By Bill Hirschman
A trio of hilariously woebegone performers gyrate through kitschy disco dance moves while Cher’s “Believe” is pumped over speakers. The dancers are not only unaware of their ineptness, their beaming faces proclaim their pride in their hand-made presentation enhanced with such personal touches as resurrecting a dormant talent for baton-twirling.
Far from the big budget mainstream musicals, the classic family dramas, the calorie-less comedies, even from the multi-disciplinary performance art, there exists “another” theater in this country: a quirky art form that defies easy categorization other than defiantly unconventional.
It’s the mainstay of fringe festivals from New York to Edinburgh to Orlando. But it’s rarely seen in Miami-Dade or anywhere else in South Florida.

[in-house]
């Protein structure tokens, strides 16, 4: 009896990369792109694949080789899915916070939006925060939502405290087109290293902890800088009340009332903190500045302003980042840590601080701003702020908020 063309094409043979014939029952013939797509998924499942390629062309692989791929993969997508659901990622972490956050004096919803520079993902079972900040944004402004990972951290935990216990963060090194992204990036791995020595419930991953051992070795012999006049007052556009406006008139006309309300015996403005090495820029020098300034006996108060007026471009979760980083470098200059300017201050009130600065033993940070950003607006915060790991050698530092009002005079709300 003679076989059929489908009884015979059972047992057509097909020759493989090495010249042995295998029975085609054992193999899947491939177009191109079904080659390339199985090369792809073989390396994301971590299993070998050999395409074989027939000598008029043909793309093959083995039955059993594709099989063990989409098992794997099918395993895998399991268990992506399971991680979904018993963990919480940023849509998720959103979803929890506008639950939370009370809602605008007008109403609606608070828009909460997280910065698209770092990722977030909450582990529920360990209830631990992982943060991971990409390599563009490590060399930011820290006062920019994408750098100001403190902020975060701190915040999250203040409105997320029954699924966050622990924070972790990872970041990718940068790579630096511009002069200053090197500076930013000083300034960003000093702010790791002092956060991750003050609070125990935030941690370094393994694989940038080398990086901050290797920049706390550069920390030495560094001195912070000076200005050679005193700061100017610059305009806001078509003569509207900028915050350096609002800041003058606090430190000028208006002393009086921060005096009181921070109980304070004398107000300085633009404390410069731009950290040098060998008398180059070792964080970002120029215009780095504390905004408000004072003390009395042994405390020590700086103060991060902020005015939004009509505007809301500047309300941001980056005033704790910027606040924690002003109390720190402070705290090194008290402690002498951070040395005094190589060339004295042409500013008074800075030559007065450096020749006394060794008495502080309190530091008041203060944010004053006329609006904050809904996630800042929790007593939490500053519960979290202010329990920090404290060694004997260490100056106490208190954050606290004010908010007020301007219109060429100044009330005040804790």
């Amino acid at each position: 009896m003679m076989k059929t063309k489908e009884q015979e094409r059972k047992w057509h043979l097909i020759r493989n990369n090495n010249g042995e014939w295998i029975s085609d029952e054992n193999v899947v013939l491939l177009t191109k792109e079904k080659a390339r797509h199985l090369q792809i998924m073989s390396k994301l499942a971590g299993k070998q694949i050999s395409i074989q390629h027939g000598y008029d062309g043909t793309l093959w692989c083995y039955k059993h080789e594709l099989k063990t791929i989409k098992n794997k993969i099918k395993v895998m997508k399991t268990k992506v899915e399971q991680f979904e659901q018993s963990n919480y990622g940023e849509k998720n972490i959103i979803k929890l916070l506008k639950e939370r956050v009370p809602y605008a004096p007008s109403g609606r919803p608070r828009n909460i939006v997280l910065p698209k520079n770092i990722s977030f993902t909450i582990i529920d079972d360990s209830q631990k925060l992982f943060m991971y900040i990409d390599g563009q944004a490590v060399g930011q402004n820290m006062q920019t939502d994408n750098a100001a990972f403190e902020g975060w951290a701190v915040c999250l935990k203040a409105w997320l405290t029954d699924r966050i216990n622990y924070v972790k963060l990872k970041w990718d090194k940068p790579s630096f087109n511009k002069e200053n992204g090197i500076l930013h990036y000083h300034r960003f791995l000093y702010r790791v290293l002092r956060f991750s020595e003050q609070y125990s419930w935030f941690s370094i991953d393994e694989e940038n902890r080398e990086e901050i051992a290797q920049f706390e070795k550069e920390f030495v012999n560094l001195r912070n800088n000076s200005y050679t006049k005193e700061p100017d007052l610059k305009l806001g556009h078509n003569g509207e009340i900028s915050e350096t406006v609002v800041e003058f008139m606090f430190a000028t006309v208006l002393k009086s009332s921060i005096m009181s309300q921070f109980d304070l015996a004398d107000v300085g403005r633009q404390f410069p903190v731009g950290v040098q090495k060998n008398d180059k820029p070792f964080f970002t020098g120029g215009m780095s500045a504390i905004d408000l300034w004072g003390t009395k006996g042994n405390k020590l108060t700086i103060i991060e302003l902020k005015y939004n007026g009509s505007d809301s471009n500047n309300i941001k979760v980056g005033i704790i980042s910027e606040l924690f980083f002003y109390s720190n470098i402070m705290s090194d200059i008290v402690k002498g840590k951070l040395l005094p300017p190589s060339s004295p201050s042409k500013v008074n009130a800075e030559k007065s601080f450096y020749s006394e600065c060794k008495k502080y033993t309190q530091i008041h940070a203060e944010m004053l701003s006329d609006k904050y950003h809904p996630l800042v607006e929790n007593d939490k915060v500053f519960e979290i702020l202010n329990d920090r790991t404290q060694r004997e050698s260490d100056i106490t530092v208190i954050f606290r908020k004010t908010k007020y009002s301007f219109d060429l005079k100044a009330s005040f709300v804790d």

Except at Mad Cat Theatre Company.
Sometimes it’s too self-indulgent for its own good. Sometimes the vision doesn’t land with the audience.
But sometimes, it’s Centralia. And when Mad Cat finds the right groove with the right piece as it has here, even hidebound traditionalists need to recalibrate their definitions and expectations of “theater.”
It’s clothed in the premise of small town residents putting on an evening of entertainment to raise funds for their town, which was decimated by an environmental disaster. Touring their folksy show around the country is just the latest in a series of efforts like a bake sale at the performance with bags of chocolate chip cookies and Rice Krispies dyed to look like coal for $1 and homemade jelly for $3.
These characters will never be mistaken for professional actors– their skill sets and writing abilities are such ham-fisted cornpone that think their talent for hand-clapping body-slapping percussion will be a draw.
Hidden under this hour-long vaudeville of skits, monologues, songs and those silly dances is a quiet elegy for a way of life being wiped out by a slew of ills brought on by “progress” – not the least of which is unbridled corporate greed.